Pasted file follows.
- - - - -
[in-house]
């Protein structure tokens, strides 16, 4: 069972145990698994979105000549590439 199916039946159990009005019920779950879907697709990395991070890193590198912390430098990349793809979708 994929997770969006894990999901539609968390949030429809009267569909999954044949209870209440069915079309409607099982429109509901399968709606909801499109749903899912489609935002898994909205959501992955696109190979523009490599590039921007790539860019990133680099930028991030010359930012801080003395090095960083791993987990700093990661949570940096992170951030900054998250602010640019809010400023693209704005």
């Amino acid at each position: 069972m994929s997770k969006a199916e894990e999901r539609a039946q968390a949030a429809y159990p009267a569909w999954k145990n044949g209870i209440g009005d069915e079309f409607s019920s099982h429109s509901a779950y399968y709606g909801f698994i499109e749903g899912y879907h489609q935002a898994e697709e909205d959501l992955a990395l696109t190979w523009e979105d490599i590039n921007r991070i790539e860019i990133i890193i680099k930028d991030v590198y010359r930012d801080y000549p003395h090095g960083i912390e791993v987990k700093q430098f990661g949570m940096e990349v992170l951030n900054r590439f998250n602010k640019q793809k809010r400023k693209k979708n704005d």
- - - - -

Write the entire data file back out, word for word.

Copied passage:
[in-house]
């Protein structure tokens, strides 16, 4: 069972145990698994979105000549590439 199916039946159990009005019920779950879907697709990395991070890193590198912390430098990349793809979708 994929997770969006894990999901539609968390949030429809009267569909999954044949209870209440069915079309409607099982429109509901399968709606909801499109749903899912489609935002898994909205959501992955696109190979523009490599590039921007790539860019990133680099930028991030010359930012801080003395090095960083791993987990700093990661949570940096992170951030900054998250602010640019809010400023693209704005």
């Amino acid at each position: 069972m994929s997770k969006a199916e894990e999901r539609a039946q968390a949030a429809y159990p009267a569909w999954k145990n044949g209870i209440g009005d069915e079309f409607s019920s099982h429109s509901a779950y399968y709606g909801f698994i499109e749903g899912y879907h489609q935002a898994e697709e909205d959501l992955a990395l696109t190979w523009e979105d490599i590039n921007r991070i790539e860019i990133i890193i680099k930028d991030v590198y010359r930012d801080y000549p003395h090095g960083i912390e791993v987990k700093q430098f990661g949570m940096e990349v992170l951030n900054r590439f998250n602010k640019q793809k809010r400023k693209k979708n704005d």